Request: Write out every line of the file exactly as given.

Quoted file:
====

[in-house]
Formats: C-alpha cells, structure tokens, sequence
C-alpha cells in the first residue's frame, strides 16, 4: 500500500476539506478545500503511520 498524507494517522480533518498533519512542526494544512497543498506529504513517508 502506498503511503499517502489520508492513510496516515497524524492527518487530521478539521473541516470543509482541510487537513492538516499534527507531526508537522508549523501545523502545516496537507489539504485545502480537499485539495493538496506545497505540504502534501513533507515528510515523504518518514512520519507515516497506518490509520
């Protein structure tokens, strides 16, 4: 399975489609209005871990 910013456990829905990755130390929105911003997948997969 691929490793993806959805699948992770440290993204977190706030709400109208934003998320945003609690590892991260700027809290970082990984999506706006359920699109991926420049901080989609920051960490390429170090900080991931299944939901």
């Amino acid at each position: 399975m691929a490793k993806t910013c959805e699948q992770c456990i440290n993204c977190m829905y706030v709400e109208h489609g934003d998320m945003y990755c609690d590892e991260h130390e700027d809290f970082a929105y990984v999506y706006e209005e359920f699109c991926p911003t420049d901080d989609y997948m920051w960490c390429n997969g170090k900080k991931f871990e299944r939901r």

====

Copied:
[in-house]
Formats: C-alpha cells, structure tokens, sequence
C-alpha cells in the first residue's frame, strides 16, 4: 500500500476539506478545500503511520 498524507494517522480533518498533519512542526494544512497543498506529504513517508 502506498503511503499517502489520508492513510496516515497524524492527518487530521478539521473541516470543509482541510487537513492538516499534527507531526508537522508549523501545523502545516496537507489539504485545502480537499485539495493538496506545497505540504502534501513533507515528510515523504518518514512520519507515516497506518490509520
């Protein structure tokens, strides 16, 4: 399975489609209005871990 910013456990829905990755130390929105911003997948997969 691929490793993806959805699948992770440290993204977190706030709400109208934003998320945003609690590892991260700027809290970082990984999506706006359920699109991926420049901080989609920051960490390429170090900080991931299944939901």
């Amino acid at each position: 399975m691929a490793k993806t910013c959805e699948q992770c456990i440290n993204c977190m829905y706030v709400e109208h489609g934003d998320m945003y990755c609690d590892e991260h130390e700027d809290f970082a929105y990984v999506y706006e209005e359920f699109c991926p911003t420049d901080d989609y997948m920051w960490c390429n997969g170090k900080k991931f871990e299944r939901r």